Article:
Using Lime SDR mini with SDRConsole (V3) as makeshift low power Transceiver.

You can use Lime SDR mini as a makeshift low power transceiver. Either for testing other radio equipment or in conjunction with a power amplifier controlled via FPGA GPIO pins.


Basic Requirements:

Lime SDR mini– Lime SDR mini is a full duplex transceiver which can receive and transmit any signal (Software defined) from 10 MHZ to 3.5 GHZ. TX power varies depending on TX frequency with max output is 10 dBm.

More information on Lime SDR mini on the official website.

You can buy Lime SDR mini from MOUSER Electronics.

Antenna– You will require two antennas for TX and RX for RX you can use any general-purpose receiving antenna including active antenna with 50-ohm impedance. For TX use the antenna for the band you will be using with 50-ohm impedance or for bands below 6 meter you might require a balun.

Lime Suite/Pothos Flow– You will need Lime Suite for drivers and firmware update for Lime SDR mini. Unfortunately, Lime suite for windows is not available unless you can compile binaries from Github code. Best way to get complied Lime suite is by downloading Pothos Flow for windows.

Pothos Flow can be downloaded from there official website.

SDRConsole (V3)– SDRConsole is a Windows software for Software Defined Radio (SDR) receivers and transceivers by it is free to use for Education, Amateur radio and SWL but you need a License for commercial usage.

SDRConsole available from there official website.

Laptop or PC with Windows OS– SDRConsle is only available for Windows OS so your laptop or PC should have Windows OS on it (I haven’t tested it on Linux using vine so no idea if it will work on Linux or not.). There is no official minimum requirement for RAM or CPU but with my own experience it is best to use minimum or 8GB RAM and Intel Core i3 or equivalent.

Extra Requirements:

Heat sink– You might also need a heat sink as Lime SDR mini reaches the temperature of 50’C after plugging in and get hotter during operations. In ideal world you would buy an enclosure for Lime SDR mini but if you are planning to use FPGA GPIO then using stick on heat sink will be best option.

FPGA GPIO Header– you will need to solder a 50-100 mil adapter for GPIO access if you want to use Power Amplifier.

Microcontroller– You will require a microcontroller to enable/disable PTT on Power Amplifier from Lime SDR mini’s GPIO.

Power Amplifier– You can use the power amplifier with PTT. PTT will ensure to not to transmit unwanted signal or create looped feedback. Majority of power amplifiers with PTT use pulldown signal to enable PTT so a microcontroller is best option. Make sure the power amplifier can amplify the low signal generated by Lime SDR mini and is in the band you are planning to transmit in.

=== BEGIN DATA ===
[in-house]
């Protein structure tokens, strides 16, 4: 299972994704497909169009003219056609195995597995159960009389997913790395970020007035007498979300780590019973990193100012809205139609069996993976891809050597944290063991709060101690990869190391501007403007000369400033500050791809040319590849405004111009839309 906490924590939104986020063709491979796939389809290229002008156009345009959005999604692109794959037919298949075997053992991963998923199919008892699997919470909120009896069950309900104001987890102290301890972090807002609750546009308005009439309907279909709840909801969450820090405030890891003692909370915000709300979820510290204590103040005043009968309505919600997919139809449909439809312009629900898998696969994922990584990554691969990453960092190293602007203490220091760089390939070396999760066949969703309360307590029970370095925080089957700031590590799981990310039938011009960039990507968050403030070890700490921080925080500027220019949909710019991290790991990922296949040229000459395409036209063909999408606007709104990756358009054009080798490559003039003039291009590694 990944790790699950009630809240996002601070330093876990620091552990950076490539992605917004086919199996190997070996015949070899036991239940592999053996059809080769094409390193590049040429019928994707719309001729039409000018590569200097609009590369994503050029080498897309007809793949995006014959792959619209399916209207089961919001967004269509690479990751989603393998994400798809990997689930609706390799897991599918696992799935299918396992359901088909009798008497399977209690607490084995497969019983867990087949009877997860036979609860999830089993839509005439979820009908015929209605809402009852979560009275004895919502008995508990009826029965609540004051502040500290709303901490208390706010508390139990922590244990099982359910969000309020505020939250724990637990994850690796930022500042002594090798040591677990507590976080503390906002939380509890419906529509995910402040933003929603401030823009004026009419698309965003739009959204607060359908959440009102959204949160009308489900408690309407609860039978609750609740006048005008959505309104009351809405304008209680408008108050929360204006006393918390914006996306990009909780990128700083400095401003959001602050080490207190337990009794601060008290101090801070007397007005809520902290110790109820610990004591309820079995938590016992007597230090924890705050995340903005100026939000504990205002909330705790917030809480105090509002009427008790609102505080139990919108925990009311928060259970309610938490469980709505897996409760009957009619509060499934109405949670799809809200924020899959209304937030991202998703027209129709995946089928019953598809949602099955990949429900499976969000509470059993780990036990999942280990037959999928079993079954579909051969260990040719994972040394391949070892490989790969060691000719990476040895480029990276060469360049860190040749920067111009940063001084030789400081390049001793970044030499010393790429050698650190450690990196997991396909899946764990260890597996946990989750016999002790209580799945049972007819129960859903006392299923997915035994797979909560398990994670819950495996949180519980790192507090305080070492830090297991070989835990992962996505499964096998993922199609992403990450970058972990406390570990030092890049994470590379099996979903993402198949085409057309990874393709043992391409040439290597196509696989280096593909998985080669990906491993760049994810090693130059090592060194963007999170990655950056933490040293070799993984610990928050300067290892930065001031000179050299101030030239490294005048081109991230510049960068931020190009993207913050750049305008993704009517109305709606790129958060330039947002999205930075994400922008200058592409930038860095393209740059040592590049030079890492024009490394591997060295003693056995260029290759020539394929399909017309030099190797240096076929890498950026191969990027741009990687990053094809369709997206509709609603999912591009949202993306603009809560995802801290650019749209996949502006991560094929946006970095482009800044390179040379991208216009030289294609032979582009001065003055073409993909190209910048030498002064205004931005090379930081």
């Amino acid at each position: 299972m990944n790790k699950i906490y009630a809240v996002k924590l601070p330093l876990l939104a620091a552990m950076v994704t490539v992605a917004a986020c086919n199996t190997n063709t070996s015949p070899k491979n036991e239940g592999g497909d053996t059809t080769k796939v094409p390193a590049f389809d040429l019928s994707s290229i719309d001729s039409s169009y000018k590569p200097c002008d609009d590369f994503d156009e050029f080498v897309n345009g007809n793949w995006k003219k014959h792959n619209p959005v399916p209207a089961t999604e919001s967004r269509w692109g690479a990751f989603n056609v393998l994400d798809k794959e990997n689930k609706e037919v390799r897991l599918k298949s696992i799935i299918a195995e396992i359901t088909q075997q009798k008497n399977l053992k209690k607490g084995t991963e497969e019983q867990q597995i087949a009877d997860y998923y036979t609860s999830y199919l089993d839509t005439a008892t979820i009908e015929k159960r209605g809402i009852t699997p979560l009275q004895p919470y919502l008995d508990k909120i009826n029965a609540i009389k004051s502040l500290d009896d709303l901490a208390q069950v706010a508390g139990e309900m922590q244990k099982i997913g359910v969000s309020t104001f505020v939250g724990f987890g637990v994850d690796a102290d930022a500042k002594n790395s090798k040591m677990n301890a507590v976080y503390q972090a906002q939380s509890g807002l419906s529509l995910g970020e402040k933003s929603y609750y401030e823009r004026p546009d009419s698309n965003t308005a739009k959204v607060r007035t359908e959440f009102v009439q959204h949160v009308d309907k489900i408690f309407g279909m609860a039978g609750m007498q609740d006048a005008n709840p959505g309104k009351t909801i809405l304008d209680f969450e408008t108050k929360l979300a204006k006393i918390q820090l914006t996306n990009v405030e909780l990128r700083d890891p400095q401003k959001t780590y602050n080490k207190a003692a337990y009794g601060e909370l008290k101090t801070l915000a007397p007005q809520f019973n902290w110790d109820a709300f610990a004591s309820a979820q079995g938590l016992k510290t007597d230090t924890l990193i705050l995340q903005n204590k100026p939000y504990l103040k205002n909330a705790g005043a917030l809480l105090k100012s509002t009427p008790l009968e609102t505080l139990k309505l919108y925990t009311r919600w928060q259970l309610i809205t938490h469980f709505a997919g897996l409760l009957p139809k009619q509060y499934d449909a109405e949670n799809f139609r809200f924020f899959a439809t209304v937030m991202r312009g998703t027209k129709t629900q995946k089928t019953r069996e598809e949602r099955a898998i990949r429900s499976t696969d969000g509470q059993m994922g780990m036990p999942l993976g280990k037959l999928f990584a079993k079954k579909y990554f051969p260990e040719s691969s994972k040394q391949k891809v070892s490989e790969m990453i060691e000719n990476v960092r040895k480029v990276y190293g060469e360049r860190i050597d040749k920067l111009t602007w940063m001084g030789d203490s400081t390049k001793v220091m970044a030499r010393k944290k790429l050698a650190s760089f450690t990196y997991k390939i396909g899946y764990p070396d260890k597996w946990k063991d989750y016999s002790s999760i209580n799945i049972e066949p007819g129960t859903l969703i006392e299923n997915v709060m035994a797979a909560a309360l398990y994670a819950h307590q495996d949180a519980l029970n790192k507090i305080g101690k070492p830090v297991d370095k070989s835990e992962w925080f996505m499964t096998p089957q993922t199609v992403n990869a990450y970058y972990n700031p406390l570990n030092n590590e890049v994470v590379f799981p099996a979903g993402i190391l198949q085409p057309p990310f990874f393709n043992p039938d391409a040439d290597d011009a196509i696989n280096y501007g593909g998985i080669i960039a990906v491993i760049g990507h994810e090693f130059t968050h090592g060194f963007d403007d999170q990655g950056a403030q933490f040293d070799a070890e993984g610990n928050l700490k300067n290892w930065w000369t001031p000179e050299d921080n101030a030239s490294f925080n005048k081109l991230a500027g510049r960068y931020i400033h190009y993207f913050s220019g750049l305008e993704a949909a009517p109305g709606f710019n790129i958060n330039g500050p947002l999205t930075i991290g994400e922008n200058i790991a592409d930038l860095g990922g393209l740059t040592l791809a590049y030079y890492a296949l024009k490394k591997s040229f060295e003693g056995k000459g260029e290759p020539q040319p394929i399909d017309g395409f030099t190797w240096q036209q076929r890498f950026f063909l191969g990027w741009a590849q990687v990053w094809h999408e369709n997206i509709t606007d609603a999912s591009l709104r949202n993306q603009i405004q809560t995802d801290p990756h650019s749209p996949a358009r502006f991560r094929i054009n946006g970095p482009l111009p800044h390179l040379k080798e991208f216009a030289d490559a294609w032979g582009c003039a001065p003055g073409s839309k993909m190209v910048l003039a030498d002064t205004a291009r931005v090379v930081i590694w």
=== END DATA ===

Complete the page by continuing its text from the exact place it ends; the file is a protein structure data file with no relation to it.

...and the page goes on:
Virtual Audio Cable– You will need a virtual audio cable in case you want to TX/RX SSTV, WSPR, RTTY, FT8 or DSDPlus.

I would recommend downloading and installing Virtual Audio Cable from VB-Audio Software from there Official website.



Lime Suite and Drivers

Before you plug in the Lime SDR to computer download and install Lime suite. Then connect Lime SDR mini to the computer. After the driver is installed open Lime suite and from the menu select Options > ConnectionSettings

In Connection Settings window select Lime SDR mini.

Now from menu select Modules > Programming

In Programming window Programming mode should be “Automatic” and click on “Program”. While this operation is running do not close the program or disconnect the Lime SDR mini. It will take around 30 seconds to 1 minute for the process to finish this will upgrade the firmware of Lime SDR mini. You can make other changes as you like but I’ll recommend not to make any further changes unless you know what you are doing.


SDRConsole (V3)

Download and install SDRConsole (V3). Open the SDRConsole while your Lime SDR mini is plugged in.

Small window will popup asking to select the radio.

For first time you might need to click on “Definitions” and look up the radio.

For RX only operations you can select the bandwidth to “10MHz” but if you want TX operation as well select “750kHz (Tx)” for Voice only and “3MHz (HF-Tx)” for voice and other Digital modes like RTTY, SSTV and FT8. Click on Start

From menu select “Receive” and click on “DSP” for receive window

From menu select “Transmit” and click on “DSP” for transmit window

On Receive window you can adjust receive options like RX frequency, Audio out and IF display. You can also select the RX mode from S-AM, CW, CW-U, Broadcast FM, Narrow FM, Wide FM, LSB, USB and Wide USB.  You can also select Band filter from 8kHz to 40kHz or custom filter as required.

In Transmit window you can manually enter the TX frequency or sync to RX, RX>TX, TX>RX. You can select the mode for transmission LSB, USB, AM, FM & CW. You can select the Drive power from 0 to 100 (in percentage). You can select the input from system default to any available audio input devices. Select the gain, audio processor, Vox gain and Hang and CTCSS tone.

For advance usage of Lime SDR with Power amplifier you need to set FPGA GPIO, in Receive window in radio menu click on more and go to GPIO you can write GPIO pins accordingly. These GPIO pins will produce IO signals which can be used with microcontroller for Power amplifier PTT and Band filters.

To use 3rd party applications for digital modes like SSTV, RTTY, WSPR and FT8 select the audio in and out as Virtual audio cable and turn Vox on from Transmit window. On 3rd party application select audio in and out as Virtual Audio cable and select Vox and transmit signal.